WASHINGTON (AP) _ Shelley Sekula Gibbs was elected three times to the Houston City Council and once to a temporary seat in Congress but is in a tough Republican contest against newcomer Pete Olson as she seeks to return to the U.S. House.
Two runoff campaigns are under way for Texas congressional seats: The suburban Houston Republican runoff for the nomination to take on first-term U.S. Rep. Nick Lampson, D-Stafford, and a Dallas Democratic runoff primary for the chance to take on U.S. Rep. Pete Sessions.
The race between Sekula Gibbs and Olson, a former Senate staffer, is a prelude to one of this fall's more competitive House races.
Lampson won the seat in 2006, wresting it away from Republicans who held it for 22 years with Tom DeLay before he resigned under pressure from a campaign finance scandal.
In Dallas, attorney Eric Roberson and retiree Steve Love are in a Democratic runoff in District 32, now held by Rep. Pete Sessions, R-Dallas.
The April 8 runoff also includes a statewide Railroad Commission contest and scores of state legislative and local races. Early voting for both races runs March 31 to April 4.
Both parties see opportunity in the Houston-area race.
"The Republican makeup of the district along with Nick Lampson's poor voting record makes this a strong potential pickup opportunity," said Ken Spain, spokesman for National Republican Congressional Committee.
But Kyra Jennings, a Democratic Congressional Campaign Committee spokeswoman, said voters see Lampson's NASA advocacy and work for the district as a "welcomed change from the neglectful and corrupt representation of Tom DeLay."
There are 233 Democrats, 198 Republicans and four vacancies in the House.
Some think the district stands a better chance of beating Lampson with Olson, although Sekula Gibbs received more votes in the first round. He has no public voting record and Sekula Gibbs carries some baggage from the 51 days she spent finishing DeLay's term.
"He's been clearly the preferred candidate of Republican party officialdom," said Bob Stein, a Rice University political science professor.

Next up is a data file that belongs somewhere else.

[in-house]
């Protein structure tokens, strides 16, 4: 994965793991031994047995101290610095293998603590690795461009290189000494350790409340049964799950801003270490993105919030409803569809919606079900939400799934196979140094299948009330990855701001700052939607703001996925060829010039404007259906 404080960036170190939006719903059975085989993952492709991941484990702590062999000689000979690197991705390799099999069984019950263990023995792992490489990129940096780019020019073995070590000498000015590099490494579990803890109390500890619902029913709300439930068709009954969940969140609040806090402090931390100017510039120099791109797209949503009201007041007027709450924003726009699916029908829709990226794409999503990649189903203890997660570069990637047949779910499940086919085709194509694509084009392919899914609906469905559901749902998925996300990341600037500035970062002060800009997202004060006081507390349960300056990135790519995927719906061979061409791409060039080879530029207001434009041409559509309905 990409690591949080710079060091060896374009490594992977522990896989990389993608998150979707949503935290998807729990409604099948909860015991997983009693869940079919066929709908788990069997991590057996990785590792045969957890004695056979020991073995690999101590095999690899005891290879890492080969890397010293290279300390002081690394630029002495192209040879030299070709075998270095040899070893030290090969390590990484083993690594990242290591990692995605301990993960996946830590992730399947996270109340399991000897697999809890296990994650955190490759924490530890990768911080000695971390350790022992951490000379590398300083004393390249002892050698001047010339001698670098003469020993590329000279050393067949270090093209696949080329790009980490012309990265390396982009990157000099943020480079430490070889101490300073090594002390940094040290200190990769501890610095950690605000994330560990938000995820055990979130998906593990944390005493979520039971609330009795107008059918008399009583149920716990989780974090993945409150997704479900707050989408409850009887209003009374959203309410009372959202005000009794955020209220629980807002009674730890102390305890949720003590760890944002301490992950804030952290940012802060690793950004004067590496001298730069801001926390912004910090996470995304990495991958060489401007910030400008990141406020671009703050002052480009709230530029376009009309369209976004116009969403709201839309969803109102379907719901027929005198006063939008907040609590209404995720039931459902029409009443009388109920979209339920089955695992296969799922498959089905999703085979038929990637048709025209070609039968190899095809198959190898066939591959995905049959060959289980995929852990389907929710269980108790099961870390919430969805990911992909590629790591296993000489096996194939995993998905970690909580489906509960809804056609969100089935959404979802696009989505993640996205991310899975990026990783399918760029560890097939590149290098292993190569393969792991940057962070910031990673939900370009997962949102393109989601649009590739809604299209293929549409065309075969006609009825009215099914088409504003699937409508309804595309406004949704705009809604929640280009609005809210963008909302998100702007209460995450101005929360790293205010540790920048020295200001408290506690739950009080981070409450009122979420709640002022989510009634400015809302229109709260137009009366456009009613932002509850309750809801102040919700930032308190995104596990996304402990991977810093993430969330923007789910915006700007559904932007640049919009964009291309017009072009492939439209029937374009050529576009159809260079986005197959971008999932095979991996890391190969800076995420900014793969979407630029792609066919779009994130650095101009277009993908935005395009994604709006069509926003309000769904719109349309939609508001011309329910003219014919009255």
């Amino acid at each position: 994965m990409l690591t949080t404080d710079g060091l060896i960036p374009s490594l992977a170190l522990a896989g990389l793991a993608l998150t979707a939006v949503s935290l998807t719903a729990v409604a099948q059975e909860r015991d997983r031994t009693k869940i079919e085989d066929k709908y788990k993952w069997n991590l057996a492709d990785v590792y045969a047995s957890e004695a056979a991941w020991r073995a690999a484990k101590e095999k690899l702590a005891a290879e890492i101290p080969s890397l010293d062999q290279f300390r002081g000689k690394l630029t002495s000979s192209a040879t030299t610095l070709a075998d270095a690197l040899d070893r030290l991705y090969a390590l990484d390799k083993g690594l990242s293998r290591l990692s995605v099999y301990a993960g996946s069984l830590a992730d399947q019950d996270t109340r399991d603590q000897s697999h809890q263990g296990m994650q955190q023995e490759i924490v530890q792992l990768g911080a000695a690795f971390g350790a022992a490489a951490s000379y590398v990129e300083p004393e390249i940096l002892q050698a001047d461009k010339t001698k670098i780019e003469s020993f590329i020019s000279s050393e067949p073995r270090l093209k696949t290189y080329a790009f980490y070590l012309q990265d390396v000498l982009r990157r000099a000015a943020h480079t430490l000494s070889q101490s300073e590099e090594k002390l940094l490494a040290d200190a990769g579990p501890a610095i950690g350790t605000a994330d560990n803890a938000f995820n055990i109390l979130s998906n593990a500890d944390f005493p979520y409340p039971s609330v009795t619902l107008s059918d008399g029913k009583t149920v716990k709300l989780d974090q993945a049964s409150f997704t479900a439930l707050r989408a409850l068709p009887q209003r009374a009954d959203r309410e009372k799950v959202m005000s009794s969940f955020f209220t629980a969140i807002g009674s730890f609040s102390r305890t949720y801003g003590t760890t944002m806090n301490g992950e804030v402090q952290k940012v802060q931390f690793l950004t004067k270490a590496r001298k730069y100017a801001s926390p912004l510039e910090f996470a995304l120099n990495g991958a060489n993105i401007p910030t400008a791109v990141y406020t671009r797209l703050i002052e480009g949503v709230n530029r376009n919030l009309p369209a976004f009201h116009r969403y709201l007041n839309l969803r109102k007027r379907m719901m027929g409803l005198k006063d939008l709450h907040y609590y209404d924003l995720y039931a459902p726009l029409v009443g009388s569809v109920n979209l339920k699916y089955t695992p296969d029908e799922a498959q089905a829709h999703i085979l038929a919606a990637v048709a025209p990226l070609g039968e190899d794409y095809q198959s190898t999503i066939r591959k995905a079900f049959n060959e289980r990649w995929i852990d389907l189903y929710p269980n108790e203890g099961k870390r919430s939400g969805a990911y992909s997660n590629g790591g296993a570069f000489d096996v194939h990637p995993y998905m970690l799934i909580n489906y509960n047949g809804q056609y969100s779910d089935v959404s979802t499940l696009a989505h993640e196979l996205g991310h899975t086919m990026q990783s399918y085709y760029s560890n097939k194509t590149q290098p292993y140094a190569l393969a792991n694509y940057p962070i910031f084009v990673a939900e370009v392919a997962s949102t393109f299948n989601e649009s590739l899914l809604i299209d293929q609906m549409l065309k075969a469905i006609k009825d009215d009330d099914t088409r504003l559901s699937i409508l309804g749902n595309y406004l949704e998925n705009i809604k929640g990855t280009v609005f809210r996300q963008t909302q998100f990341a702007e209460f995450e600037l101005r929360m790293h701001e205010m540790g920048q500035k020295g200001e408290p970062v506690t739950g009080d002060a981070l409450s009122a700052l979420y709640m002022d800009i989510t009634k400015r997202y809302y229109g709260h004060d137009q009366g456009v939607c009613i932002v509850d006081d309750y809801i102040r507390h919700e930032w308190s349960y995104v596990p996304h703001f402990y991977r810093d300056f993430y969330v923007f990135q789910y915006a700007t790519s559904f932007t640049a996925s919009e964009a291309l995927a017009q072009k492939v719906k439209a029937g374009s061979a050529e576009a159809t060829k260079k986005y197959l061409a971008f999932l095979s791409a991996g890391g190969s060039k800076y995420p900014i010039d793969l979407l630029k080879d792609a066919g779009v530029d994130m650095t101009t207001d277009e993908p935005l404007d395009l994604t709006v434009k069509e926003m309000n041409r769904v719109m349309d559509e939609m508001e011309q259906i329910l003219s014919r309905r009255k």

But Stein said Sekula Gibbs benefits from her longer association with the district, the lower turnout expected for the runoff and possibly higher turnout in Harris County where there is a GOP runoff in the scandal-born district attorney's race.
In the March 4 primary, both finished with less than a third of the total votes: Sekula Gibbs won about 30 percent to Olson's 20 percent.
In the first week of Sekula Gibb's short term in Congress, seven former DeLay staffers quit, complaining of bad treatment. She also drew some derision when she told reporters she planned to resolve such thorny issues as tax cuts, immigration reform and the Iraq war in her little time there.
Olson has been endorsed by some Republican political heavyweights such as Sen. John Cornyn and former Sen. Phil Gramm, former bosses, and 12 Texas GOP members of Congress. Sekula Gibbs countered with an endorsement from former Sugar Land Mayor Dean Hrbacek, who placed fourth in the primary. His support could help her win votes in Fort Bend County.
"Pete Olson is a Washington insider and I'm a local conservative candidate," Sekula Gibbs said. "We're working very hard to make sure people know he moved here just six months ago to run."
Born in Washington state, Olson lived in Texas from the age of 9 to the end of law school. After a stint in the Navy, he has worked in Washington, D.C., since 1998 as a Pentagon or U.S. Senate aide and moved back to Texas last year for the campaign.
Olson rejected the "outsider" label. He said his values better reflect the district's. "Even when I wasn't in the district, particularly in the last nine years when I was with the senators, I was working on issues important to this district," he said.
In District 32, a win by Democrats is far more unlikely. But the party's candidates Roberson and Love say its a shot worth taking amid changing demographics in Dallas County.
Love, 74, is paying for his own race with inherited money. He has been a teacher, Methodist minister, printer and small business owner. He criticized Roberson for his recent party switch, saying he would continue the "old Bush ways." Love backs Democratic presidential candidate Barack Obama. "I want to be part of that change," he said.
Roberson, 43, is a former Naval aviator and now is a trial lawyer representing people injured by recalled medical devices. He said he became a Democrat in 2006 and believes his Republican background will help him in Congress.
"I have worked in a factory. I've had to cut pipe … I've gone from the shop room floor to the courtroom to the board room. I want to represent all the people in this district," Roberson said.
On the Net: Pete Olson: http://www.peteolson.com
Shelly Sekula Gibbs: http://www.sekulagibbsforcongress.com
Eric Roberson: http://www.ericroberson.org
Steve Love: http://www.stevelove.com
Copyright 2008 The Associated Press.